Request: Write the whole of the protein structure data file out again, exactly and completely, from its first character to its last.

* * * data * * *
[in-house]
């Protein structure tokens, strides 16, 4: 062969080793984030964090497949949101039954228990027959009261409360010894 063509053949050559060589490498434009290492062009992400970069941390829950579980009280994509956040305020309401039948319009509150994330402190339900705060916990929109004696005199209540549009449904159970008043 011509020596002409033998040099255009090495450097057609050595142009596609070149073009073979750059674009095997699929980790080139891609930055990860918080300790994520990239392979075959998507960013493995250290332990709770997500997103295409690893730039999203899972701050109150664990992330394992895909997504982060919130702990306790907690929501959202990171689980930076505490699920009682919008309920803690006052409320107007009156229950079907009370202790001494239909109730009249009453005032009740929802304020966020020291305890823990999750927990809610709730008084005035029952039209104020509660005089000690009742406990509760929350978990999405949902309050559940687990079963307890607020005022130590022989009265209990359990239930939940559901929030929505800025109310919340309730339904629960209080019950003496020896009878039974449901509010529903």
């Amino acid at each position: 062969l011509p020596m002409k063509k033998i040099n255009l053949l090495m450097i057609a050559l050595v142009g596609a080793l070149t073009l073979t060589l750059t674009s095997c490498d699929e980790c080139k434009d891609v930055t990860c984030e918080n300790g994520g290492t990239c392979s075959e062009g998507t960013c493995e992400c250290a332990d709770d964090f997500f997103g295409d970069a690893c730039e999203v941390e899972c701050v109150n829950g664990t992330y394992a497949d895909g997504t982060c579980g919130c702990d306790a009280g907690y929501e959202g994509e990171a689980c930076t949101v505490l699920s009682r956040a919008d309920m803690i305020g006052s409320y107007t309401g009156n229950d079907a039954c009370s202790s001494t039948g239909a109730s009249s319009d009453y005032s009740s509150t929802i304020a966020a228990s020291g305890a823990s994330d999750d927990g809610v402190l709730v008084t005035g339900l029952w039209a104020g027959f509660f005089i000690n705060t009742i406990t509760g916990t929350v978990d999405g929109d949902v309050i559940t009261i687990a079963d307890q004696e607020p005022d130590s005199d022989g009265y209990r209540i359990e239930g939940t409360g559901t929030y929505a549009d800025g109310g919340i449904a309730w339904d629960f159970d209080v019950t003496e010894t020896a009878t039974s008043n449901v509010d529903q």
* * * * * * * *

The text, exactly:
[in-house]
């Protein structure tokens, strides 16, 4: 062969080793984030964090497949949101039954228990027959009261409360010894 063509053949050559060589490498434009290492062009992400970069941390829950579980009280994509956040305020309401039948319009509150994330402190339900705060916990929109004696005199209540549009449904159970008043 011509020596002409033998040099255009090495450097057609050595142009596609070149073009073979750059674009095997699929980790080139891609930055990860918080300790994520990239392979075959998507960013493995250290332990709770997500997103295409690893730039999203899972701050109150664990992330394992895909997504982060919130702990306790907690929501959202990171689980930076505490699920009682919008309920803690006052409320107007009156229950079907009370202790001494239909109730009249009453005032009740929802304020966020020291305890823990999750927990809610709730008084005035029952039209104020509660005089000690009742406990509760929350978990999405949902309050559940687990079963307890607020005022130590022989009265209990359990239930939940559901929030929505800025109310919340309730339904629960209080019950003496020896009878039974449901509010529903």
């Amino acid at each position: 062969l011509p020596m002409k063509k033998i040099n255009l053949l090495m450097i057609a050559l050595v142009g596609a080793l070149t073009l073979t060589l750059t674009s095997c490498d699929e980790c080139k434009d891609v930055t990860c984030e918080n300790g994520g290492t990239c392979s075959e062009g998507t960013c493995e992400c250290a332990d709770d964090f997500f997103g295409d970069a690893c730039e999203v941390e899972c701050v109150n829950g664990t992330y394992a497949d895909g997504t982060c579980g919130c702990d306790a009280g907690y929501e959202g994509e990171a689980c930076t949101v505490l699920s009682r956040a919008d309920m803690i305020g006052s409320y107007t309401g009156n229950d079907a039954c009370s202790s001494t039948g239909a109730s009249s319009d009453y005032s009740s509150t929802i304020a966020a228990s020291g305890a823990s994330d999750d927990g809610v402190l709730v008084t005035g339900l029952w039209a104020g027959f509660f005089i000690n705060t009742i406990t509760g916990t929350v978990d999405g929109d949902v309050i559940t009261i687990a079963d307890q004696e607020p005022d130590s005199d022989g009265y209990r209540i359990e239930g939940t409360g559901t929030y929505a549009d800025g109310g919340i449904a309730w339904d629960f159970d209080v019950t003496e010894t020896a009878t039974s008043n449901v509010d529903q």